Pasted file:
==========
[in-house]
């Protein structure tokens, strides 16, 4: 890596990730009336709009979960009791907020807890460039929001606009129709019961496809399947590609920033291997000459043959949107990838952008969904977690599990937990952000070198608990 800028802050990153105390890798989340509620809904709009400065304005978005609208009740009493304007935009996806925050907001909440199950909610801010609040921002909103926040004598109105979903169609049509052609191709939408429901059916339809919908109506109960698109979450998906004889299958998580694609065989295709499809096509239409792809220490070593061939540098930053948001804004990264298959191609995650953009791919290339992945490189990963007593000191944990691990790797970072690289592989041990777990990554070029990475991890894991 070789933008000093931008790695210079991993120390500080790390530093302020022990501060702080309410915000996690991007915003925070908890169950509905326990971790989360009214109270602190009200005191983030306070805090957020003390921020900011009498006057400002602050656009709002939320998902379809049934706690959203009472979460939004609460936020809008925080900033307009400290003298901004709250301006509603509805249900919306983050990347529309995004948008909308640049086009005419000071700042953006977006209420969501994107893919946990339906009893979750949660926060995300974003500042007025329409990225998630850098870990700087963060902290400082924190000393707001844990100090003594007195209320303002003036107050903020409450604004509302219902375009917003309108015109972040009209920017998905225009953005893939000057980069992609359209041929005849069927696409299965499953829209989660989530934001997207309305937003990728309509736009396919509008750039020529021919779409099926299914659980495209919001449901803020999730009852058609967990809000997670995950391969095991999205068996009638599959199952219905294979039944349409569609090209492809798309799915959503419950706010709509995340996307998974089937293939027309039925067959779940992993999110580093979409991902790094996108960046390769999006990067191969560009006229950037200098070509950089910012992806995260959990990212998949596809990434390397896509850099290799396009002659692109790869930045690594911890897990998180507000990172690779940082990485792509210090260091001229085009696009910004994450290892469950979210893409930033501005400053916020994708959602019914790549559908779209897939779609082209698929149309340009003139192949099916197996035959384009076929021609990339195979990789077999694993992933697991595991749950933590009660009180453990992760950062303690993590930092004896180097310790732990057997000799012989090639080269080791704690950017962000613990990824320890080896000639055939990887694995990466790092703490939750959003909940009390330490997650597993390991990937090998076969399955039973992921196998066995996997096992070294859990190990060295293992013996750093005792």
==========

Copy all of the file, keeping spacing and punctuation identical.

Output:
[in-house]
């Protein structure tokens, strides 16, 4: 890596990730009336709009979960009791907020807890460039929001606009129709019961496809399947590609920033291997000459043959949107990838952008969904977690599990937990952000070198608990 800028802050990153105390890798989340509620809904709009400065304005978005609208009740009493304007935009996806925050907001909440199950909610801010609040921002909103926040004598109105979903169609049509052609191709939408429901059916339809919908109506109960698109979450998906004889299958998580694609065989295709499809096509239409792809220490070593061939540098930053948001804004990264298959191609995650953009791919290339992945490189990963007593000191944990691990790797970072690289592989041990777990990554070029990475991890894991 070789933008000093931008790695210079991993120390500080790390530093302020022990501060702080309410915000996690991007915003925070908890169950509905326990971790989360009214109270602190009200005191983030306070805090957020003390921020900011009498006057400002602050656009709002939320998902379809049934706690959203009472979460939004609460936020809008925080900033307009400290003298901004709250301006509603509805249900919306983050990347529309995004948008909308640049086009005419000071700042953006977006209420969501994107893919946990339906009893979750949660926060995300974003500042007025329409990225998630850098870990700087963060902290400082924190000393707001844990100090003594007195209320303002003036107050903020409450604004509302219902375009917003309108015109972040009209920017998905225009953005893939000057980069992609359209041929005849069927696409299965499953829209989660989530934001997207309305937003990728309509736009396919509008750039020529021919779409099926299914659980495209919001449901803020999730009852058609967990809000997670995950391969095991999205068996009638599959199952219905294979039944349409569609090209492809798309799915959503419950706010709509995340996307998974089937293939027309039925067959779940992993999110580093979409991902790094996108960046390769999006990067191969560009006229950037200098070509950089910012992806995260959990990212998949596809990434390397896509850099290799396009002659692109790869930045690594911890897990998180507000990172690779940082990485792509210090260091001229085009696009910004994450290892469950979210893409930033501005400053916020994708959602019914790549559908779209897939779609082209698929149309340009003139192949099916197996035959384009076929021609990339195979990789077999694993992933697991595991749950933590009660009180453990992760950062303690993590930092004896180097310790732990057997000799012989090639080269080791704690950017962000613990990824320890080896000639055939990887694995990466790092703490939750959003909940009390330490997650597993390991990937090998076969399955039973992921196998066995996997096992070294859990190990060295293992013996750093005792």